Josephine Arendt Ph D,FRCPath, FRSM, Dr med h c
Emeritus Professor of Endocrinology at the University of Surrey
We are saddened to hear that the grand pioneer of melatonin research, Josephine Arendt, unexpectedly died at home in Guernsey on Monday 4 September 2023.
Jo Arendt began her scientific life as a biochemist, with a PhD on 5-hydroxyindole metabolism under the legendary Merton Sandler at the University of London. So she was already knowledgeable about serotonin pathways in the brain when she achieved what was at the time considered impossible – creating a radioimmunoassay for a small molecule. This small molecule synthesised from serotonin became her life’s work: melatonin. She studied melatonin in the pineal gland, retina, and body fluids; in different species from tortoise to quail to sheep to humans. She was curious about its role in seasonal behaviour, reproduction, and sleep. Standardised assays in plasma, saliva, and urine became a world-wide applied tool (developed in her lab and firm Stockgrand) for her many collaborators.
Jo was a pioneer in so many aspects of melatonin’s role(s): the first study in jet lag; dissecting out rhythm changes in patients with depression or induced by antidepressant drugs; how melatonin stimulated sleepiness and whether it affected nocturnal sleep. Its role as zeitgeber could be most clearly documented in the long-term controlled trials to phase shift and stabilise sleep-wake cycles in the blind. A potential application was to improve shift workers’ tolerance of the night shift.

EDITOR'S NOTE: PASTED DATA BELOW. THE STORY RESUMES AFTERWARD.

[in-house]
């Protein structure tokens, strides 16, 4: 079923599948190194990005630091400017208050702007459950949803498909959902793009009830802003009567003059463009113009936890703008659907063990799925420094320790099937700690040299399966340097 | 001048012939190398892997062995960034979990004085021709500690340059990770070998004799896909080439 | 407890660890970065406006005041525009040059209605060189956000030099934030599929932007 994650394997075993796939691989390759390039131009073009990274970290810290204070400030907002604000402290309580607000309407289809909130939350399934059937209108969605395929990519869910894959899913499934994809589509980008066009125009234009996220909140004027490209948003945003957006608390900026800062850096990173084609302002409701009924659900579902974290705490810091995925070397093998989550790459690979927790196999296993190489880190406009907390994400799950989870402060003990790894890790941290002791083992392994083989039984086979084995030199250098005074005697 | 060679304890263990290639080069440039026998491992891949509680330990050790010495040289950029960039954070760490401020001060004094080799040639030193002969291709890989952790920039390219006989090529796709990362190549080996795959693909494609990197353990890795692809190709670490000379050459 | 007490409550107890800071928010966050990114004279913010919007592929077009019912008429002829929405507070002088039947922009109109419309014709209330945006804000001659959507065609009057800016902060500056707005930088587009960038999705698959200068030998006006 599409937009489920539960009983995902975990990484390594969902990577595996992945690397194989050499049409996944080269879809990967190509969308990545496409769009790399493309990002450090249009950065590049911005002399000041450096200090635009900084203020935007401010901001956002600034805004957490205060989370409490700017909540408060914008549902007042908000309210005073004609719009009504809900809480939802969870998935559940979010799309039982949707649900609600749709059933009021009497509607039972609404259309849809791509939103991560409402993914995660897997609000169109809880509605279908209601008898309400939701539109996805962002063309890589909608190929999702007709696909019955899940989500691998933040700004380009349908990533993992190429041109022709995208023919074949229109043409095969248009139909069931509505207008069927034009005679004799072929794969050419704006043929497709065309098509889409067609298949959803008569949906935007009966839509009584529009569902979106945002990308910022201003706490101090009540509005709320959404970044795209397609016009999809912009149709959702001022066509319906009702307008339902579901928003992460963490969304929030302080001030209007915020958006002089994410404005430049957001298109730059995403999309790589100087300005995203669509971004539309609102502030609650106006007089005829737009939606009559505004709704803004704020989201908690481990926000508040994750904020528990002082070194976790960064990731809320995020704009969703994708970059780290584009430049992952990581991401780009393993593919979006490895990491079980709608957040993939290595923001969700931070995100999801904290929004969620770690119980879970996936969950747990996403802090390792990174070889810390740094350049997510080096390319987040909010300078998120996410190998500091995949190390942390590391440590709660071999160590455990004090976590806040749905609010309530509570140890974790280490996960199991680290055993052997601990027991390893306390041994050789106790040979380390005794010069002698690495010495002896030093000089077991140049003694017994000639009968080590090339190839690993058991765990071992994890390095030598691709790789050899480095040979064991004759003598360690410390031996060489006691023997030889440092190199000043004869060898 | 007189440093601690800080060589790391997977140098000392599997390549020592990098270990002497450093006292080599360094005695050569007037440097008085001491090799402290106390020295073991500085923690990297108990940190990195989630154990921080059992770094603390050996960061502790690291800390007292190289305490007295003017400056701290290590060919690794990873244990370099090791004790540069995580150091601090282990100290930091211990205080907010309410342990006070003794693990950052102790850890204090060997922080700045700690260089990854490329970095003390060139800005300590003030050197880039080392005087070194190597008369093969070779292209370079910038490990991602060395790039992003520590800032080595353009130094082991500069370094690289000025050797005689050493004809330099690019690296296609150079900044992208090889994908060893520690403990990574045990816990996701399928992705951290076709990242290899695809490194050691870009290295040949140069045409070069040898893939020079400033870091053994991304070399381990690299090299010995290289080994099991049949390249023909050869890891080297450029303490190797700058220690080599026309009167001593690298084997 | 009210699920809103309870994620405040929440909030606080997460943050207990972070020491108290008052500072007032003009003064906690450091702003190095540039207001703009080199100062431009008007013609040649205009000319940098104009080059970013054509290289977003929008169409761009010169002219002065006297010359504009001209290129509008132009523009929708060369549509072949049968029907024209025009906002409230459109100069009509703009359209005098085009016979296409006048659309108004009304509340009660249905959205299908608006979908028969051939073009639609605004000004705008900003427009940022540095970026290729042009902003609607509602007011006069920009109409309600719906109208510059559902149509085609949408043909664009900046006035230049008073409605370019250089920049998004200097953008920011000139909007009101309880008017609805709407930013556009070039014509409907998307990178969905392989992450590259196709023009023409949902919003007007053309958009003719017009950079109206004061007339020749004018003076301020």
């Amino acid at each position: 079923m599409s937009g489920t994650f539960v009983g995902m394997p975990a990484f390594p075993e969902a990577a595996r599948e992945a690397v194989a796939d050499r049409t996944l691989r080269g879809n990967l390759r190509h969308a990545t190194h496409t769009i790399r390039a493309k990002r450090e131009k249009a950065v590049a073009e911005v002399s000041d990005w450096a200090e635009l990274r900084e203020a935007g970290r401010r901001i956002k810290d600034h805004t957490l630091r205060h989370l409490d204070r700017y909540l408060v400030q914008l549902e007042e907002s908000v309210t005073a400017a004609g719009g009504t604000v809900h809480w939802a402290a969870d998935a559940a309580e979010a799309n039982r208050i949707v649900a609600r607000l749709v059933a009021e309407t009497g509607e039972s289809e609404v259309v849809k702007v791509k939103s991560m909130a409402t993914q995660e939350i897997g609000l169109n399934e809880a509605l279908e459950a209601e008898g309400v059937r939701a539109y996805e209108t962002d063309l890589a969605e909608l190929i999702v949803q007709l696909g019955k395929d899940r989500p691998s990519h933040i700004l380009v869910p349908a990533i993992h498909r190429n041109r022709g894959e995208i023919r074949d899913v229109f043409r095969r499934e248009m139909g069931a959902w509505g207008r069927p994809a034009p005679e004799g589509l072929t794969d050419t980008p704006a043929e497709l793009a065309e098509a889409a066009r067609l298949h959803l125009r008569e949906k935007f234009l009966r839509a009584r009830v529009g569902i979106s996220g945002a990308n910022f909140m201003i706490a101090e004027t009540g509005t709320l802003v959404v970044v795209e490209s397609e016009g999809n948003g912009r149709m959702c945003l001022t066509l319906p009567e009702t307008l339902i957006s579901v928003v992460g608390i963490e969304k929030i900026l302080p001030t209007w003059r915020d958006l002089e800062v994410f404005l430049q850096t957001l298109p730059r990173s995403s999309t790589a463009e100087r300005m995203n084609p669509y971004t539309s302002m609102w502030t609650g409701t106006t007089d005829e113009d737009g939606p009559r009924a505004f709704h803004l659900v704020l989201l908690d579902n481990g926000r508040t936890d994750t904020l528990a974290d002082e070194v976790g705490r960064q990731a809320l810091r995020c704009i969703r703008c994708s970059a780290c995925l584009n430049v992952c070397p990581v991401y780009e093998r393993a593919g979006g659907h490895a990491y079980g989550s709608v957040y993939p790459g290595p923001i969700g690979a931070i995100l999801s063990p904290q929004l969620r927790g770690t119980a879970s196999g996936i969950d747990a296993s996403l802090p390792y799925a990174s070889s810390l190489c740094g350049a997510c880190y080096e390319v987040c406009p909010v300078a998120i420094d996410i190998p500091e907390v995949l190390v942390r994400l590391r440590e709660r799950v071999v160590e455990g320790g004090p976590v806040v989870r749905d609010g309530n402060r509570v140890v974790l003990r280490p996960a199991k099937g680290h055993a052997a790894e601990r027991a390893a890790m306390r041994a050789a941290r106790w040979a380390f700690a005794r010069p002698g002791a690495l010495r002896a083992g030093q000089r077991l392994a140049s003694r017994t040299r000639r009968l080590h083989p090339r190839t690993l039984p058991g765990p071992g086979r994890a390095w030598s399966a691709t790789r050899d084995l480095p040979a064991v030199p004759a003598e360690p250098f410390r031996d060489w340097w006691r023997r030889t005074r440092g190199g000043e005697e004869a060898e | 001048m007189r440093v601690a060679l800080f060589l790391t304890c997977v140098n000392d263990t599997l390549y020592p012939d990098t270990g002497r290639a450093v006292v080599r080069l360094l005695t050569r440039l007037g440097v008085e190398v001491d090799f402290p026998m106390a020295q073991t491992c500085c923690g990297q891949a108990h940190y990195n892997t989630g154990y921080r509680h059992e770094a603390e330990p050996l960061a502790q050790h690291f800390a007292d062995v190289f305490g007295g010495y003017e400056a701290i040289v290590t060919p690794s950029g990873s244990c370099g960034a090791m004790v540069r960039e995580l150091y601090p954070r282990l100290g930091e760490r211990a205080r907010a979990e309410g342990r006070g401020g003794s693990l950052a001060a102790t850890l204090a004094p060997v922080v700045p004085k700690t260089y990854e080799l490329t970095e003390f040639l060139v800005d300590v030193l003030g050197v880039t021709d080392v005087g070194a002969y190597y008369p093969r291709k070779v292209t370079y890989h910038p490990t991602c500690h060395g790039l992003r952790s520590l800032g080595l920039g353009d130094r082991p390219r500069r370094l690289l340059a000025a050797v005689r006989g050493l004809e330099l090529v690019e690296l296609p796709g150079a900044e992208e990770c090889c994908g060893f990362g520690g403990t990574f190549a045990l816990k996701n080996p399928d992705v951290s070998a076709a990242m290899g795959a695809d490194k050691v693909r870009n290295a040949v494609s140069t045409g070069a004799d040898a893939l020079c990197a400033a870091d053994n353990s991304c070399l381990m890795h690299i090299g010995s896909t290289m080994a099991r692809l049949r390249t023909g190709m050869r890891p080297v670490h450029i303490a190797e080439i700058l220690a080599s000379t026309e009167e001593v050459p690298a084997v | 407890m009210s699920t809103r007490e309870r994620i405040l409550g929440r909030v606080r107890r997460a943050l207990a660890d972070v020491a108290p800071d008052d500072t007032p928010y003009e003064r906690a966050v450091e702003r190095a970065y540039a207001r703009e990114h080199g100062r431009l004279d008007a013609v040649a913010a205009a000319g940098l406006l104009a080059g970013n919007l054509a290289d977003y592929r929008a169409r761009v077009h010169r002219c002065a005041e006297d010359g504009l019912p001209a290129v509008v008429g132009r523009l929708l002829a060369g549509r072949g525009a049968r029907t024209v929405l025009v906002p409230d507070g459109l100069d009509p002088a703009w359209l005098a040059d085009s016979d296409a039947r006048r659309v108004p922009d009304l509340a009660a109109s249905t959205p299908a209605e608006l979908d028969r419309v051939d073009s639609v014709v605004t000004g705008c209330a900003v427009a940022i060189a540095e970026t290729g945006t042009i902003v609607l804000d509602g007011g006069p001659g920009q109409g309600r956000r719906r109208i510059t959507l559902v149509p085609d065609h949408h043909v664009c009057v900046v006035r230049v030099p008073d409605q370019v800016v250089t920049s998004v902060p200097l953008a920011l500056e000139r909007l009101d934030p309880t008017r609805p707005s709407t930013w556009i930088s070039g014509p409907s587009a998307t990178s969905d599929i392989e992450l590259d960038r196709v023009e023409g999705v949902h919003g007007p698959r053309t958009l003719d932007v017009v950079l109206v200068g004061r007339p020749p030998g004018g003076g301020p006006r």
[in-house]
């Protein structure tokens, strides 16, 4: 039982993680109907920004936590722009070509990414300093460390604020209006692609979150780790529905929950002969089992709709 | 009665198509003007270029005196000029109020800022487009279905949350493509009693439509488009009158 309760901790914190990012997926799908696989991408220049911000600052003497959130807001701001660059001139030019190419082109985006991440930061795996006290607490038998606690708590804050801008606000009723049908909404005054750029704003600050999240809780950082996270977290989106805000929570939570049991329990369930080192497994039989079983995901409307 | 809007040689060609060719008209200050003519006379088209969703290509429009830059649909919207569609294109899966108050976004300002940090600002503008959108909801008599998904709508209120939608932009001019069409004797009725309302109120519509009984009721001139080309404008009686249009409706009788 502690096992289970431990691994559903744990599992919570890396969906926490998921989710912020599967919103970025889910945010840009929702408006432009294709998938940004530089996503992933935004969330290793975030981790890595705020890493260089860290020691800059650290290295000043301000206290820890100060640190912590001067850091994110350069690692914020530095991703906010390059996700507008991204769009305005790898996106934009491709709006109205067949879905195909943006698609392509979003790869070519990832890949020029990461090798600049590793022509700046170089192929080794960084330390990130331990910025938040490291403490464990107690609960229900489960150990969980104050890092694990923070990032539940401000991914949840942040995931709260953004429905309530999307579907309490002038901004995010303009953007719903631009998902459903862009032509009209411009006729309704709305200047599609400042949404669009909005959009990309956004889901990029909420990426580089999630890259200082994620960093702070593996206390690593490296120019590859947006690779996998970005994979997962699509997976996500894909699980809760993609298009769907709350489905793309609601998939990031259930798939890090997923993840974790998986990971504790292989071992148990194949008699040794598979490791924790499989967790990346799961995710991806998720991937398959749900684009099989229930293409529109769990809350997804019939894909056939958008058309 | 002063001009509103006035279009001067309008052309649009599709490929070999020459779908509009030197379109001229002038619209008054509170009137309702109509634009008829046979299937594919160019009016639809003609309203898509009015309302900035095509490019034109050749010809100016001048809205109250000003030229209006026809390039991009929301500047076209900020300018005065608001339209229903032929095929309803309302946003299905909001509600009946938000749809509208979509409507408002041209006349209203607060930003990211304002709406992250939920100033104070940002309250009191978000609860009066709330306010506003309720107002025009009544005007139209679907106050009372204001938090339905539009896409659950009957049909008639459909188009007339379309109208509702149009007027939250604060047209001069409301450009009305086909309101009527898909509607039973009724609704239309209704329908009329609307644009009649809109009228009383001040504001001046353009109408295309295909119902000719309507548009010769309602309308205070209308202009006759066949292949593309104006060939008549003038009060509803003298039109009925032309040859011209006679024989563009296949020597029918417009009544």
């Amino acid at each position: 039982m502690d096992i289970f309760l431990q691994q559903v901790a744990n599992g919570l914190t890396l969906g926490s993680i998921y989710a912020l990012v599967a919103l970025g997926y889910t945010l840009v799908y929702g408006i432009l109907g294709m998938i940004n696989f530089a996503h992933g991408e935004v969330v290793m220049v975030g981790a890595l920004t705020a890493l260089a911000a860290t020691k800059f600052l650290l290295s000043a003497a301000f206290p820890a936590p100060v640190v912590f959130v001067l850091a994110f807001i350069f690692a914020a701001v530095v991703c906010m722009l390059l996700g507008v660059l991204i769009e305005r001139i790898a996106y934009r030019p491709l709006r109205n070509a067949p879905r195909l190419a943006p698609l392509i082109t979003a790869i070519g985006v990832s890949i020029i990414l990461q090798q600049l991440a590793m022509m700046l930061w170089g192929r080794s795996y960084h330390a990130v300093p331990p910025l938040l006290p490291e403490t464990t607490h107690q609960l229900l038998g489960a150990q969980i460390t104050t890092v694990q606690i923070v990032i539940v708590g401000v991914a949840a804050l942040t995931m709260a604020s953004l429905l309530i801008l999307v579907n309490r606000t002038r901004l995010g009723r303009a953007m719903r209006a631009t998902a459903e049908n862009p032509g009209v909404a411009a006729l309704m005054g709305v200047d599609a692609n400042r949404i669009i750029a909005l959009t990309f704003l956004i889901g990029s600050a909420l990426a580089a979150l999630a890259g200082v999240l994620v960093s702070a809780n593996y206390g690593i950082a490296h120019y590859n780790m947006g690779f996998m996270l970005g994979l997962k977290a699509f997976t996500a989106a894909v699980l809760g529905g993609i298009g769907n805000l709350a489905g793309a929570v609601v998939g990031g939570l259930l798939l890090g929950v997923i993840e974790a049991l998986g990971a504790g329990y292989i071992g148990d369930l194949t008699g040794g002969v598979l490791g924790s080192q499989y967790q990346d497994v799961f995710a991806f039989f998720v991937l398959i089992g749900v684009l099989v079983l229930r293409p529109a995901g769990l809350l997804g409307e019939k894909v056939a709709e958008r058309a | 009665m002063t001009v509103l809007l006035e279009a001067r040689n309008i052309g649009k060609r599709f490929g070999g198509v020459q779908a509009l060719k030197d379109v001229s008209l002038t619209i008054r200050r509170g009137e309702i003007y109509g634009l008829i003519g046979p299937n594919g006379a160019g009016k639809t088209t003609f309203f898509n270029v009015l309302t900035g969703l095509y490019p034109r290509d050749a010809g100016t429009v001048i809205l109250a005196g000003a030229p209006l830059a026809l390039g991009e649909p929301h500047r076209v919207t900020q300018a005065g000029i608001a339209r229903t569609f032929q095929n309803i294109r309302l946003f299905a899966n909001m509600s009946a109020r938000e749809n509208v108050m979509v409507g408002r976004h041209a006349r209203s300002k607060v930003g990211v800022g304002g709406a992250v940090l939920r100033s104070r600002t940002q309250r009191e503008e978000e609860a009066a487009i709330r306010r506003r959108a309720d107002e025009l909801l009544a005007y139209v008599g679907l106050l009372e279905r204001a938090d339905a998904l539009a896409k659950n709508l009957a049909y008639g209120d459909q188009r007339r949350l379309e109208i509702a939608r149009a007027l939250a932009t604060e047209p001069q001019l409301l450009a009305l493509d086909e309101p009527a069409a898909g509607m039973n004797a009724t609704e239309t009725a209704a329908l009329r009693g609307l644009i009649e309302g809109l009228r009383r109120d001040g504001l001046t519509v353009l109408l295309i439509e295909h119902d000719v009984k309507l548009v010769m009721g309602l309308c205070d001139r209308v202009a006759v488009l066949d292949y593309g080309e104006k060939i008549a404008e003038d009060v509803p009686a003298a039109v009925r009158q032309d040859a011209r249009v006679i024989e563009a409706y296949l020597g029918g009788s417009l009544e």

She always worked with animals as a fundamental method for understanding clinical applications. With melatonin, she was looking at the dark phase. But soon she moved to daytime. Understanding the mechanisms of light via the eye on circadian rhythms naturally involved melatonin as marker. The unusual social and photoperiodic conditions of Antarctica inspired her for over three decades to investigate what extreme light conditions do to human behaviour and physiology. When seasonal affective disorder was (re)discovered, she was involved in the melatonin-related theories and assays for many psychiatric researchers, including our lab in Basel. The effects of light therapy could be closely followed, the effects of wavelength specified more carefully. She was a founding member of the Society for Light Treatment and Biological Rhythms, and all of us in the field profited from her research.
Jo was my oldest and closest collaborator, we celebrated so much together, in science and in life. She was generous, funny, widely knowledgeable, supportive, inspiring, and adventurous (she went to Antarctica on an icebreaker). Already deeply missed.